A new report has revealed that mobile money finance and its potential in Africa is huge and growing.
The report estimates the potential market for banks in Sub-Saharan Africa at $500 billion, nearly all of it in the form of person-to-person (P2P) payments.
The opportunity pre-dominantly lies in mobile payments that provide access to new products and services across a wide variety of industries such as healthcare as a service, education, energy, and transport among others.
“As African economies evolve, the mobile device will become the payment vehicle of first resort. Global momentum in the mobile paymetns space could return to Africa, especially if financial institutions take the lead,” says the report.
A listing of the top three countries globally with the highest mobile payment usage in the world form the report stands as follows:
The report, compiled by Boston Consulting Group (BCG) estimates that the total value global mobile financial services in 2020 is between $15 – $20 trillion per year.
The report is quite interesting considering that despite the lower smartphone penetration in Kenya and Ghana compared to China, mobile money payments in these two countries account for a huge percentage of the country’s Gross Domestic Product (GDP) as shown below:
Kenya – 87% of GDP
Ghana – 82% of GDP
Rest of Africa – less than 50% of GDP
The report says:
“Kenya and Ghana, with their relatively mature mobile payments sectors, account for much of the business in Africa. In most other countries in the region, less than 50% of financial transactions occur through mobile payments.”
Currently, over 400 million consumers across Sub-Sharan Africa (SSA) use mobile payments with the figure expected to rise to about 750 million, two thirds of the continent’s population, within the next 5 years.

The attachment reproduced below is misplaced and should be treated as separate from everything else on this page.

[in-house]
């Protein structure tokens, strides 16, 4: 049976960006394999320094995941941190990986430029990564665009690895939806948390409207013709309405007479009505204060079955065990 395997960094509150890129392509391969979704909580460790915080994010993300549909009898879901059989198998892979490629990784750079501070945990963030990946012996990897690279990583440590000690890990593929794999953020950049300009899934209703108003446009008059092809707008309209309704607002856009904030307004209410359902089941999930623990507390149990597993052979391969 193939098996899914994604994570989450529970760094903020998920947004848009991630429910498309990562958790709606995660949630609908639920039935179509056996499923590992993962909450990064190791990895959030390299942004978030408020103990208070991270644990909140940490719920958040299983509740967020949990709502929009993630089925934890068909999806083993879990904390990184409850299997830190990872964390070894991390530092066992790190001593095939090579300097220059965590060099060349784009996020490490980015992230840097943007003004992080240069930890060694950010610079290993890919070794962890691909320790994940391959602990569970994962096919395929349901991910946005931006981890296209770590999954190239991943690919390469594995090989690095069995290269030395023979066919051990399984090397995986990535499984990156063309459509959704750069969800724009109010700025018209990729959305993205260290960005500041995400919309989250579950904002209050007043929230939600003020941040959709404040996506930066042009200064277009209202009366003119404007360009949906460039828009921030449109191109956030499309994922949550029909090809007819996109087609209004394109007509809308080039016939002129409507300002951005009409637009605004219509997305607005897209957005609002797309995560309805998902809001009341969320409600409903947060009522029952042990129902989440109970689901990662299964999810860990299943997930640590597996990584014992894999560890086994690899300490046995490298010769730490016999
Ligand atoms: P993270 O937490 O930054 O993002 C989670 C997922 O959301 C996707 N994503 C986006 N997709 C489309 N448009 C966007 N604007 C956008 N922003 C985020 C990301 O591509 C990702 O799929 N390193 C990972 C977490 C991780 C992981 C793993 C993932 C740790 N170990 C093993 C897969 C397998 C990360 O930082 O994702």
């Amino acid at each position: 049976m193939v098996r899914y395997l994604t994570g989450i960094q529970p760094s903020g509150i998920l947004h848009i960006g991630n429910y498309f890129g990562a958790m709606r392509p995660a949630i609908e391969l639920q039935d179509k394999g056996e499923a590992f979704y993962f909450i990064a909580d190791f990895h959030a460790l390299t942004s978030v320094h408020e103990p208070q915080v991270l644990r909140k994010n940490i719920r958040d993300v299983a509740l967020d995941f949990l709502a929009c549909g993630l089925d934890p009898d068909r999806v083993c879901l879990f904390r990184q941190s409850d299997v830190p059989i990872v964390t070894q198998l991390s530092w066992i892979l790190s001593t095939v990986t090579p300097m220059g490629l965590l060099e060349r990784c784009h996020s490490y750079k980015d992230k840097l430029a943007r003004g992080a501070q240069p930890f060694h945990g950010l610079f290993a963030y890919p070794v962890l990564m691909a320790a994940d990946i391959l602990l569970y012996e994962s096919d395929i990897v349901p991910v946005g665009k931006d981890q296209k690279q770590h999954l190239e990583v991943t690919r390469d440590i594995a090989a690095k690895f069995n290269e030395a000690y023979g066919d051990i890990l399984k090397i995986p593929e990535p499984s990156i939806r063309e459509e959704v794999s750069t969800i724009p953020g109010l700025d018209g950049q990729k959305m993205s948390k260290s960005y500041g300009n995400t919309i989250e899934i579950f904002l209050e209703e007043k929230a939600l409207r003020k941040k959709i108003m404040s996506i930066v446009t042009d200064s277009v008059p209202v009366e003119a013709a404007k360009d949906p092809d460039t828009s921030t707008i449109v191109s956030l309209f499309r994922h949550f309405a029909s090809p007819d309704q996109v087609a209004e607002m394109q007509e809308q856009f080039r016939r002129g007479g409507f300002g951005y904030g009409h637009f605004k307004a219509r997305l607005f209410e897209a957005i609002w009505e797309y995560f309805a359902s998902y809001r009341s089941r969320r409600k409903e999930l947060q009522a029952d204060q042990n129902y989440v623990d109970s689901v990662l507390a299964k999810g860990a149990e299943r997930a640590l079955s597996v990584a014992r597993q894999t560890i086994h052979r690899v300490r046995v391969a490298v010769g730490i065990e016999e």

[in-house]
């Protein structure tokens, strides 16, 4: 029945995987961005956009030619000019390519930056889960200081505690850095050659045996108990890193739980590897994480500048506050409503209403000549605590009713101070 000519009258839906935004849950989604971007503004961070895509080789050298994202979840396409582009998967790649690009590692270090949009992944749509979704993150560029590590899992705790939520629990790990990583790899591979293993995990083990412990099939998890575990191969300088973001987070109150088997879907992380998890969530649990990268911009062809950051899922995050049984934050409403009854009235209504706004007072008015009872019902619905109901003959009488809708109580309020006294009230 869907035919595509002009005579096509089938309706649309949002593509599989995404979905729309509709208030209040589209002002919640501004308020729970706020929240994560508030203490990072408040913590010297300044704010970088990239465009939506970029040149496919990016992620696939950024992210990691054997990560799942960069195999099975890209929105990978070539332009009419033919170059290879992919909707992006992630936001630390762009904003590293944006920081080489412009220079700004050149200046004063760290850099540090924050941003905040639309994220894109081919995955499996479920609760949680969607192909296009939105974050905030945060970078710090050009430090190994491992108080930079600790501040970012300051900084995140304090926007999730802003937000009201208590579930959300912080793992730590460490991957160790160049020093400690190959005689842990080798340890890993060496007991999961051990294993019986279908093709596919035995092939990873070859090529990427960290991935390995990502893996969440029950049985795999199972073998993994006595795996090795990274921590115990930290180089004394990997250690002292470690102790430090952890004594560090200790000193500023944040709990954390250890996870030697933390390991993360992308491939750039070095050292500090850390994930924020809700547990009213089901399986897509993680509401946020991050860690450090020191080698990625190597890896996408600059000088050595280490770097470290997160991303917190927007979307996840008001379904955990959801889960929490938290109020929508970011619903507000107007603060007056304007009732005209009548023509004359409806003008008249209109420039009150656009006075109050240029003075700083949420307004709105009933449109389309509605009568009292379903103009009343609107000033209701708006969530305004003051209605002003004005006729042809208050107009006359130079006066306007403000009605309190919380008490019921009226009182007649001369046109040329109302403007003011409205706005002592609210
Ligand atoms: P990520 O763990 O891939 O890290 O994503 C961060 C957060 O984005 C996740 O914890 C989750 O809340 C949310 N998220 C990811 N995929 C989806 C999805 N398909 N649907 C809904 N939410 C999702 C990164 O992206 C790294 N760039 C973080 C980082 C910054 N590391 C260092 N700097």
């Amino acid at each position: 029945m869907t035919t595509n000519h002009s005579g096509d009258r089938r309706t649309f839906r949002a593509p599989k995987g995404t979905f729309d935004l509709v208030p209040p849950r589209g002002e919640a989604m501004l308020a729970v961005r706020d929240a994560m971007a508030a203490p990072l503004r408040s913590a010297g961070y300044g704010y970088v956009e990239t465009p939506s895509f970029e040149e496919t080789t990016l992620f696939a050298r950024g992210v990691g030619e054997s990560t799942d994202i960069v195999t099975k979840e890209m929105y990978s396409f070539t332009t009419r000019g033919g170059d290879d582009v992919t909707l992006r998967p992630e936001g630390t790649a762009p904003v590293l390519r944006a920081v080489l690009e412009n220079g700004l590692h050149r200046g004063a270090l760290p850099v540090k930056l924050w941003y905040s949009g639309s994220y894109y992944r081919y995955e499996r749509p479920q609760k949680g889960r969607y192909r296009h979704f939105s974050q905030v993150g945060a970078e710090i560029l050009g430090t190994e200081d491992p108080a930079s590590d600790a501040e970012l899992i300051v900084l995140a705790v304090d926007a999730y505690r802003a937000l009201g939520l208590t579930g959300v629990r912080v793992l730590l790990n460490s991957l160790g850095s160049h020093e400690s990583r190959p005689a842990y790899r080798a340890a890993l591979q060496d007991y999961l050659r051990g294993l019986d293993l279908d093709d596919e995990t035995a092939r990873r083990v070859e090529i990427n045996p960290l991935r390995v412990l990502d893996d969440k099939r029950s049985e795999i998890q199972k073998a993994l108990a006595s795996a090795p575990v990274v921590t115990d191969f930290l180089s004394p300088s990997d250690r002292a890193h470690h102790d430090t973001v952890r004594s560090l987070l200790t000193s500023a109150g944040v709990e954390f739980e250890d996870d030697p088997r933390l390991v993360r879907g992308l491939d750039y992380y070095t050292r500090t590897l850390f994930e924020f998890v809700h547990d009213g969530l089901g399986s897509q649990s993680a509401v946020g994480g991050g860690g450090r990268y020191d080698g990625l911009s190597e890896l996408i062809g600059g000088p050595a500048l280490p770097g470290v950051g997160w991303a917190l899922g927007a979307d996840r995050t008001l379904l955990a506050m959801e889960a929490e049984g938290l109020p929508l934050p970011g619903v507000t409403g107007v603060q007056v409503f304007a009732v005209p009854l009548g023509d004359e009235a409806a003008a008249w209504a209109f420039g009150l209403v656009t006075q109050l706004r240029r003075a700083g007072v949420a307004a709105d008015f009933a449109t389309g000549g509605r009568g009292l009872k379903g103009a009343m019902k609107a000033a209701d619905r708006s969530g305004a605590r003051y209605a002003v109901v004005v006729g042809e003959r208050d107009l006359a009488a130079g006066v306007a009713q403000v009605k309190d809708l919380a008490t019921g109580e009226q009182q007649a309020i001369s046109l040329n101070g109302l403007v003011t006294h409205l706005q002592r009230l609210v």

Use Cases – These are descriptions of solutions that tackle specific fundamental customer pain-points. These are especially useful in the early stages of an offering with the best target strategy being the unbanked or underbanked with innovative offerings. The Ghana mobile payments market has emerged from companies packaging a use case around sharing money with family members
Capabilities – These are front and back office tools and practices allowing banks to scale rapidly, gain critical mass, and introduce new services to customers. Players can tailor their offerings to the competitive situation in their countries. Lighting, for example, represents 15% of a typical Afrian household’s income. By collaborating with companies that can deliver these services, who would otherwise be competitors, players can develop a solar energy financing structure to produce and make available low-cost solar panels. This has already become quite popular in competitive market like Kenya
In order to tap into this opportunity, the report recommends the following:
Selecting a market with latent demand – where there is extensive mobile phone penetration with few sophisticated services
Seeking markets with favorable regulatory regimes
Selecting markets with strong network of sales agents
Seeking markets with established and well-designed ecosystems of other players
African countries are welcoming more mobile services investments, and ongoing improvements in business environments and governance, in addition to a young, and fast growing population, are some of the facts that are leading to significant opportunities in the Africa’s mobile payment space.
Interestingly, the report also points to the fact that financial institutions can play a huge role in opening up significant revenue streams in the space. It points to the fact that while mobile transactions are unlikely to be a winer-take-all business dominated by one or two companies, interoperability and friendly regulations along those lines will see more players come in with leading retail banks in many markets capturing only 20% or more of the mobile wallet market if offerings are designed strategically.
Speed is key in this industry and the report recommends players to move as quickly as possible to position themselves as a necessity.